Emboldened by Iran Deal, North Korea May Have Restarted Nuclear Reactor

It didn't take long for concerns that the Iranian nuclear deal could embolden other rogue nations to materialize. The International Atomic Energy Agency (IAEA) announced Thursday satellite footage strongly indicates that North Korea has restarted a formerly shut down plutonium plant.

The International Atomic Energy Agency, which governs regulations for nuclear activity internationally and works with and under the United Nations, said Thursday that it has seen images showing steam, water, and other signs of life over the Yongbyon nuclear complex that had closed years ago, its cooling tower destroyed in 2008 as part of a multilateral deal to slow North Korea's nuclear development. "I remain seriously concerned," said IAEA head Yukiya Amano of the situation, noting that they have only overhead images as North Korea removed any UN inspectors from the country in 2009. 

North Korea had indicated it had intentions of restarting Yongbyon last April, but this is the first evidence that it is actively seeking to carry out that threat.

The restart of the Yongbyon complex is not the only post-Iran deal red flag from Pyongyang this week. The Johns Hopkins research institute specializing in U.S.-Korea relations published a report this week that overhead activity also indicated movements at an old missile launch control center in the Korean city of Tonghae. This news comes after yet another report this week shows evidence of Iran sending missile technicians to North Korea, which is especially alarming given that American intelligence indicates North Korea and Iran are both two years away from building a missile that could reach the United States.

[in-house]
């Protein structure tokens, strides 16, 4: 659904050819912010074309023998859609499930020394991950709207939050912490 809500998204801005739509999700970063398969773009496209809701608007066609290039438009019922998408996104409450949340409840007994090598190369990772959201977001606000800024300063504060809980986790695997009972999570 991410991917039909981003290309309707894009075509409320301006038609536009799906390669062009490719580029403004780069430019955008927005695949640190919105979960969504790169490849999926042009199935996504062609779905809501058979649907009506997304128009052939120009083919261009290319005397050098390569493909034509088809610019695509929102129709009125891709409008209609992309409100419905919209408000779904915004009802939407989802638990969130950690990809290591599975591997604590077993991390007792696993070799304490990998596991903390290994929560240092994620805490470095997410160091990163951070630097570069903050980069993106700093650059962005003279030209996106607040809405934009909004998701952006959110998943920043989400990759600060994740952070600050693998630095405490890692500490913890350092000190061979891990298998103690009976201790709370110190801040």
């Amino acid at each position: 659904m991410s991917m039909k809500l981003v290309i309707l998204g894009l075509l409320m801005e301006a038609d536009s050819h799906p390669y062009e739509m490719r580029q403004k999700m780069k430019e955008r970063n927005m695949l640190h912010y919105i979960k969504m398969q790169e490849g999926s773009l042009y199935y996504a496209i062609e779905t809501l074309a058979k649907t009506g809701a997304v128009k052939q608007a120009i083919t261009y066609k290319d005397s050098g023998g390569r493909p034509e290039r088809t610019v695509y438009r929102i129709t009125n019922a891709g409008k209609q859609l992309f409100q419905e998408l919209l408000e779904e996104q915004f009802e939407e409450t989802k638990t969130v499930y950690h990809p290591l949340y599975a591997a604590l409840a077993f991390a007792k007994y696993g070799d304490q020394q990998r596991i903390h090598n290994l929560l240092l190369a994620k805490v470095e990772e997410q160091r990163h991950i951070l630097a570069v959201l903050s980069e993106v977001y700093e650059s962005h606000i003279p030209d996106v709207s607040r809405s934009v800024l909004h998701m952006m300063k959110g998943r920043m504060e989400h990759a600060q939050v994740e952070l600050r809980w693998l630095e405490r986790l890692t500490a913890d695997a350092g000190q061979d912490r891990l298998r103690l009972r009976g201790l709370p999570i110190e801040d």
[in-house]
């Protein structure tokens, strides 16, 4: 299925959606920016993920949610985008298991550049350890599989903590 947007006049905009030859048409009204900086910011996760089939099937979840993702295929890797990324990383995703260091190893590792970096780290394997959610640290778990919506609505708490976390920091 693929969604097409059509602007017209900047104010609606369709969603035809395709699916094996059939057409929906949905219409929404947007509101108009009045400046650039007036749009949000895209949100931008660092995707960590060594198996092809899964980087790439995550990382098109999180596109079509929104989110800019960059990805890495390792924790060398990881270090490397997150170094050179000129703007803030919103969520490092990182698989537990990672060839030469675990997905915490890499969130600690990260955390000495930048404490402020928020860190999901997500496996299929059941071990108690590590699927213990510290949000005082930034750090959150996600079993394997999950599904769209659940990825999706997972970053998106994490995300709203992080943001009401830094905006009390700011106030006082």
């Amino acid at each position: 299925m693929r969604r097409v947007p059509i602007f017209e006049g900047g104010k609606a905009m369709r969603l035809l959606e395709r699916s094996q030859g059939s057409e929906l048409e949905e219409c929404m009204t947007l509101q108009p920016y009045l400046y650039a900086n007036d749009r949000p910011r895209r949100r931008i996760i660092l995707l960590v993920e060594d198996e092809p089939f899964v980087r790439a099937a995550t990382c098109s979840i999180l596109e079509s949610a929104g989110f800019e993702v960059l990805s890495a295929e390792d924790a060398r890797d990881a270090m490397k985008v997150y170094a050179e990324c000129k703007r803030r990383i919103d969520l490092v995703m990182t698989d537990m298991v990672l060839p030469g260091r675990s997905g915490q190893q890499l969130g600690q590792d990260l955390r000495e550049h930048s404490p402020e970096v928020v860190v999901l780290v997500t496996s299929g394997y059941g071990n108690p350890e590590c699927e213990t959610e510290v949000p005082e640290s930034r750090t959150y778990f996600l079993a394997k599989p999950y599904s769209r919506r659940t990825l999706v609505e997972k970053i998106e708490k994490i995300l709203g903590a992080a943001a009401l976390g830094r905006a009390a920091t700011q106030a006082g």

North Korea's rhetoric has aligned with these increasingly belligerent actions. The communist state has also reacted belligerently to comments by U.S. Special Envoy for North Korea Glyn Davies' comment that the rogue nation was "out of step" with the rest of the world on nuclear policy.

More than any other country on the globe, North Korea understands the benefits that come from haggling a sweet nuclear deal out of the West. From the 1990s through to the Obama administration, North Korea routinely signed onto and subsequently broke a number of agreements to stop its nuclear program in exchange for diminished sanctions and humanitarian aid. It milked the system to the best of its ability until, in 2009, it kicked UN inspectors out of the country and openly asserted its intention to develop nuclear weapons. 

Many have noticed the deal brokered with Iran bore some similarity to the deals with North Korea in the 1990s and have wondered whether Iran is following in North Korea's footsteps. It's possible, but what is irrefutable from the data on the table is that DPRK has taken the Iranian deal as a sign that it, too, can rekindle diplomatic fires long since diffused, restart nuclear plants, and ally with Iran to advance their agenda of mutually strengthening their military might against the West. 

The Iran deal did not just fail the West because of the impending threats to Israel's existence Benjamin Netanyahu so artfully articulated; it failed the civilized world because it expanded the scope of what is or isn't acceptable from unstable, aggressive states. It gave the green light to countries like North Korea to challenge the United States' authority on nuclear power and expect sanctions to be lowered and threats diminished if they agree to a meaningless diplomatic dance and ambiguous de-weaponization. 

That road is long, troubled, and riddled with danger for both negotiating Western nations and the neighboring states North Korea already has the technology to attack.


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